Microvessel density (MVD) was assessed according to CD31 immunohistochemical staining of tumor vessels. Any immune-positive single endothelial cell or endothelial cell clusters and microvessels in the tumor were considered to be individual vessels and were counted, as described by Weidner et al. . Peritumoral vascularity, vascularity in areas of necrosis and vessels with a thick muscle wall or in a diameter larger than eight erythrocytes, was not counted. The sections were scanned at low power (100×) to select the most vascularized (hot-spots) areas. The microvessels in the hot-spots were then counted, and an average count in three hot spots was calculated as the MVD. All counts were made independently by three observers who were blinded to the corresponding clinicopathologic data.
Quantitative real-time-polymerase chain reaction
fibulin-4 5′- GCTGCTACTGTTGCTCTTGGG -3′
5′- GGGATGGTCAGACACTCGTTG -3′
Cells were lysed by using RIPA buffer containing 1 mM PMSF. Fifty microgram of protein per lane was resolved by SDS-PAGE and transferred to PVDF membrane and blocked with 5% BSA. After incubating with primary antibody to goat human fibulin-4 and VEGF overnight at 4°C and horseradish peroxidase-conjugated anti-goat IgG as secondary antibody for 1 hour at room temperature, blots were developed using ECL method. Band intensity was analyzed using Gel-Pro Analyzer Software (Media Cybernetics, Inc., Bethesda, MD).
IHC data were analyzed using the chi-square test. Measurement data were expressed as the mean ± SE. The interobserver reliability and intraobserver reproducibility of IHC experiments were evaluated using kappa statistic evaluation. The strength of agreement was interpreted as follows: excellent (kappa ≥ 0.80), good (0.60–0.79), moderate (0.40–0.59), poor (0.20–0.39), and very poor (<0.20) . For comparison of means between two groups, a two-tailed t-test was used and for comparison of means among three groups, one-way ANOVA was used. Survival curves were calculated using the Kaplan-Meier method and analyzed using the log-rank test. Correlations of fibulin-4 expression with VEGF expression and MVD were analyzed using the Pearson correlation test. Multivariate Cox proportional hazard models were used to define the potential prognostic significance of individual parameters. Receiver-operating characteristic (ROC) curve was performed and the area under the curve (AUC) was calculated separately to test the sensitivity and specificity of all three biomarkers. The value of AUC is between 0.5 and 1, and the diagnostic accuracy was interpreted as follows: good (AUC ≥ 0.90), moderate (0.70–0.89) and poor (0.50–0.69). Statistical analysis was performed using SPSS software version 13.0. Two-sided p values of <0.05 were considered statistically significant.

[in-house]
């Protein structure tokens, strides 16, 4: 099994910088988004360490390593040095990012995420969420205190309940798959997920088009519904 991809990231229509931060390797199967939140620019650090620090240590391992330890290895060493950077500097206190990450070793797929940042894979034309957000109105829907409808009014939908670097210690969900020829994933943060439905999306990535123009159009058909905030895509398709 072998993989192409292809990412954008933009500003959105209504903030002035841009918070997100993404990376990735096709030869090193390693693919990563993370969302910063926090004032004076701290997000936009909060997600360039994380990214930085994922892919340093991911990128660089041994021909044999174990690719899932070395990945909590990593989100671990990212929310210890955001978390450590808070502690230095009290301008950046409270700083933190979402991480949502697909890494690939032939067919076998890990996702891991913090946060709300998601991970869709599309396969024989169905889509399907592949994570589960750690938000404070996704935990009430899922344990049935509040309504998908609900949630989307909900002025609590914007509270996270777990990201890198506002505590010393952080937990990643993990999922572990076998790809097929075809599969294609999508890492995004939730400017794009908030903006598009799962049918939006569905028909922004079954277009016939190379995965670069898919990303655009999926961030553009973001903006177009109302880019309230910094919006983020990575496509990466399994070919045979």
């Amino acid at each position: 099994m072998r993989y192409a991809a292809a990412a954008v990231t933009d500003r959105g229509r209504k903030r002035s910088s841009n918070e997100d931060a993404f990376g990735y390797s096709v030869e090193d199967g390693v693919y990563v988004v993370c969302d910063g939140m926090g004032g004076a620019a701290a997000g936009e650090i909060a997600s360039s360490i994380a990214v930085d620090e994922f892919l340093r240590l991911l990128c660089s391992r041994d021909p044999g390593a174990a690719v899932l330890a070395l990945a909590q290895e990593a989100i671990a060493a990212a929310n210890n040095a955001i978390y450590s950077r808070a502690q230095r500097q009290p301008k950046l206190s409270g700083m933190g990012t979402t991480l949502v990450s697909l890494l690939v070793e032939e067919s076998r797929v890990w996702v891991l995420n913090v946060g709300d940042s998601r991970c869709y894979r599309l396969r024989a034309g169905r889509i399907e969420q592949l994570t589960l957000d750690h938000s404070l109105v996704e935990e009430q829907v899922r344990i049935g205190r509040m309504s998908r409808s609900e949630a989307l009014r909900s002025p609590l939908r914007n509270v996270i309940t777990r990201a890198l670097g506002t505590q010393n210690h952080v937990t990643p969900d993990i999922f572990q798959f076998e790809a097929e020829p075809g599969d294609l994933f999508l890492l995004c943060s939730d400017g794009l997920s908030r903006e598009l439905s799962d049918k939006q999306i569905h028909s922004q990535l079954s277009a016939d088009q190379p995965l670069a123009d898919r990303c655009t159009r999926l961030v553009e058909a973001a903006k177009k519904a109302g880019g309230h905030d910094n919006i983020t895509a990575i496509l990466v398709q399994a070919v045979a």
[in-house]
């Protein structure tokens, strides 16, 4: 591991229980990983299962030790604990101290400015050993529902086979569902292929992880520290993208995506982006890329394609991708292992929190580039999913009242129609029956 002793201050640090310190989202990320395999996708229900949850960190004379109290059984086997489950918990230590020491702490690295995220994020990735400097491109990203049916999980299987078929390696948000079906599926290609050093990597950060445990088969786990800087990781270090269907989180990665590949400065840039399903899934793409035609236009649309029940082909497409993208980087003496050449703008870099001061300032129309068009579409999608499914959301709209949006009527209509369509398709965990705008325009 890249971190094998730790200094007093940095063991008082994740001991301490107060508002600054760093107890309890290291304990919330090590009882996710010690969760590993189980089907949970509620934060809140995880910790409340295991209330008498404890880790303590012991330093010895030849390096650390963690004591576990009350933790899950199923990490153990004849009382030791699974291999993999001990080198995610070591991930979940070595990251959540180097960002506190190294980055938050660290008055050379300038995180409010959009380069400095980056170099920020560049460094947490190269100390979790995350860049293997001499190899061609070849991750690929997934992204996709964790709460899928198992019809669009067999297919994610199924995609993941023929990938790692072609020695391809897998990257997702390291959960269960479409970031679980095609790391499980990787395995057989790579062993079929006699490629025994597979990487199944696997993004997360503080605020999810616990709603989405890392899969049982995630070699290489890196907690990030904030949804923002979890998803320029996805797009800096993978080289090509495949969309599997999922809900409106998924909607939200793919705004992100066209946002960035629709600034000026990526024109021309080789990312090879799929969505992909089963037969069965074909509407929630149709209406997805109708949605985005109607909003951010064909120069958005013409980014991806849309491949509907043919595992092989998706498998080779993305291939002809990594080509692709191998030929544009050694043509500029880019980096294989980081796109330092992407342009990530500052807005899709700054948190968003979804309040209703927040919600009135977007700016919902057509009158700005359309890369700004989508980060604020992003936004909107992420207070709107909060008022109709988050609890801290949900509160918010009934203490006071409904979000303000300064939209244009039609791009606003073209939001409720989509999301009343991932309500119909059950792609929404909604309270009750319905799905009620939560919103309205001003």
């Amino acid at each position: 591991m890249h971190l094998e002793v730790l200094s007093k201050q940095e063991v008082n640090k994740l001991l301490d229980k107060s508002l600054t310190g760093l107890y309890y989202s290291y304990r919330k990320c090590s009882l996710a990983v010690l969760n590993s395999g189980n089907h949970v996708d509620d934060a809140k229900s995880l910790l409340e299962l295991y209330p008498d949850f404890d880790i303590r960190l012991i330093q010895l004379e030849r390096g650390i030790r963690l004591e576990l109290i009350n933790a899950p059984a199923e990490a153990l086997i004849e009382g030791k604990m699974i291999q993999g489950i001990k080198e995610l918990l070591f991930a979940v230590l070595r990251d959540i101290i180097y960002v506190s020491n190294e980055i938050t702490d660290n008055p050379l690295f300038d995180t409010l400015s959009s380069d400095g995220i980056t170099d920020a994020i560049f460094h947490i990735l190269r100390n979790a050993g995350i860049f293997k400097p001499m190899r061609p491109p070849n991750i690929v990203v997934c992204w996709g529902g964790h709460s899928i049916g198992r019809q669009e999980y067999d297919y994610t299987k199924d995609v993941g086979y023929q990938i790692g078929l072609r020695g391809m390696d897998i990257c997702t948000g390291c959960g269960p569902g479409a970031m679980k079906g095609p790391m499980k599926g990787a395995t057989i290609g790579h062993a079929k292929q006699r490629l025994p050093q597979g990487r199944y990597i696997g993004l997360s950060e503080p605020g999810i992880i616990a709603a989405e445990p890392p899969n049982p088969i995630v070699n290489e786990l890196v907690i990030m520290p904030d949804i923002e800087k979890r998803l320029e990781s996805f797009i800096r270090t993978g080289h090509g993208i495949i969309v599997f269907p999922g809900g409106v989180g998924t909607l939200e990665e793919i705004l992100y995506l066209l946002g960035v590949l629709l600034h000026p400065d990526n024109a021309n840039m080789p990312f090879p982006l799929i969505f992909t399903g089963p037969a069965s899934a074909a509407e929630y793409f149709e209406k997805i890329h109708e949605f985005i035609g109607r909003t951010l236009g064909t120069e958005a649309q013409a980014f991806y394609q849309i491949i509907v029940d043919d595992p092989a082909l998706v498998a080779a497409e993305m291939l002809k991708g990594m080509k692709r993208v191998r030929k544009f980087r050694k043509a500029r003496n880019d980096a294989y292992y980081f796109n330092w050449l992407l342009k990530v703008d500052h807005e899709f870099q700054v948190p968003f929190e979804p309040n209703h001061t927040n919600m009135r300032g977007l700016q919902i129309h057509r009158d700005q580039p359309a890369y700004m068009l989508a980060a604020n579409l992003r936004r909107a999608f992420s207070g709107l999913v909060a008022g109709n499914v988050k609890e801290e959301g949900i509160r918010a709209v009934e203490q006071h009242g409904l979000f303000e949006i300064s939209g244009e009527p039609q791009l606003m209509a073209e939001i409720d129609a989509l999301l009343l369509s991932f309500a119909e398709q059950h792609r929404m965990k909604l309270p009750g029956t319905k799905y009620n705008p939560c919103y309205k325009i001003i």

Fibulin-4 expression in human ovarian tissues
Protein expression of fibulin-4 in human ovarian tissues
Fibulin-4 low (−/+)
Fibulin-4 high (++/+++)
High and Medium
mRNA expression of fibulin-4 in human ovarian tissues
0.0089 ± 0.0047
0.0092 ± 0.0054
0.0091 ± 0.0058
0.0098 ± 0.0067
0.0084 ± 0.0035
0.0947 ± 0.0083
0.0872 ± 0.0097
0.0913 ± 0.0108
0.0894 ± 0.0087
High and Medium
0.0257 ± 0.0084
0.0968 ± 0.0113
0.0284 ± 0.0075
0.0895 ± 0.0118
0.0983 ± 0.0094
0.0309 ± 0.0081
Predictive factors of survival by multivariate analysis (Cox proportional hazards model)
Lymph node metastasis
Different expression of fibulin-4 and VEGF in the highly invasive subclone and low invasive subclone
Serum levels of fibulin-4, CA-125 and CA19-9 in human ovarian tumor patients and healthy controls
Serum levels of fibulin-4, CA-125 and CA19-9 in patients with ovarian tumor
29.54 ± 16.17
33.32 ± 24.55
35.67 ± 15.59
38.15 ± 18.43
33.16 ± 16.23
34.89 ± 17.26
37.26 ± 12.54
30.51 ± 10.83
36.85 ± 16.27
36.75 ± 14.32
35.24 ± 12.69
33.92 ± 14.78
39.26 ± 19.73
32.76 ± 15.93
31.61 ± 13.41
267.06 ± 238.71
231.60 ± 205.47
158.21 ± 124.59
273.65 ± 215.87
366.22 ± 216.54
97.32 ± 31.13
259.68 ± 211.69
144.38 ± 95.53
275.63 ± 107.69
265.72 ± 207.94
138.46 ± 84.95
89.86 ± 49.37
High and Medium
104.58 ± 83.86
123.86 ± 90.22
87.45 ± 55.36
363.29 ± 239.63
378.29 ± 197.34
255.64 ± 158.12
113.31 ± 96.05
128.73 ± 85.59
73.59 ± 40.64
364.37 ± 243.92
388.61 ± 216.33
247.38 ± 146.55
353.94 ± 214.37
376.48 ± 225.64
268.93 ± 117.32
101.55 ± 86.81
131.45 ± 99.56
92.78 ± 61.19
Comparison of the diagnostic performance of serum fibulin-4, CA-125, CA19-9, fibulin-4 + CA-125, fibulin-4 + CA19-9, CA-125 + CA19-9 and fibulin-4 + CA-125 + CA19-9
Positive predictive value (%)
Negative predictive value (%)
Positive likelihood ratio
Negative likelihood ratio
fibulin-4 + CA-125
fibulin-4 + CA19-9
CA-125 + CA19-9
fibulin-4 + CA-125 + CA19-9
Relationships of fibulin-4 with VEGF expression and MVD
In the present study, we have demonstrated for the first time that the expression of fibulin-4 is associated with poor prognostic clinicopathologic features, neovascularization, and poor outcomes in human ovarian carcinomas.
Our immunohistochemical studies showed an up-regulation of fibulin-4 expression in ovarian carcinoma tissues, compared with normal ovarian tissues and benign ovarian tumors. Real time PCR results confirmed that mRNA expression of fibulin-4 was also up-regulated in ovarian carcinoma tissues. Moreover, high fibulin-4 expression was associated with low differentiation, high stage and positive lymph node status in ovarian carcinomas. Similar results have been reported in earlier studies on colon cancer; dysregulated expression of the fibulin-4 gene was shown to be associated with human colon tumourigenesis . However, contrasting results have also been reported for prostate cancer. By microarray analysis, the fibulin-4 genes were significantly down-regulated in prostate cancer and this result was corroborated by quantitative RT-PCR . In our study, fibulin-4 was overexpressed in ovarian carcinomas and was shown to play an important role in tumor development. As is the case for other fibulins, there are controversies in research on fibulin-4; these discrepancies may be attributable to the fact that the tumor microenvironment influences the functions of tumor-associated genes .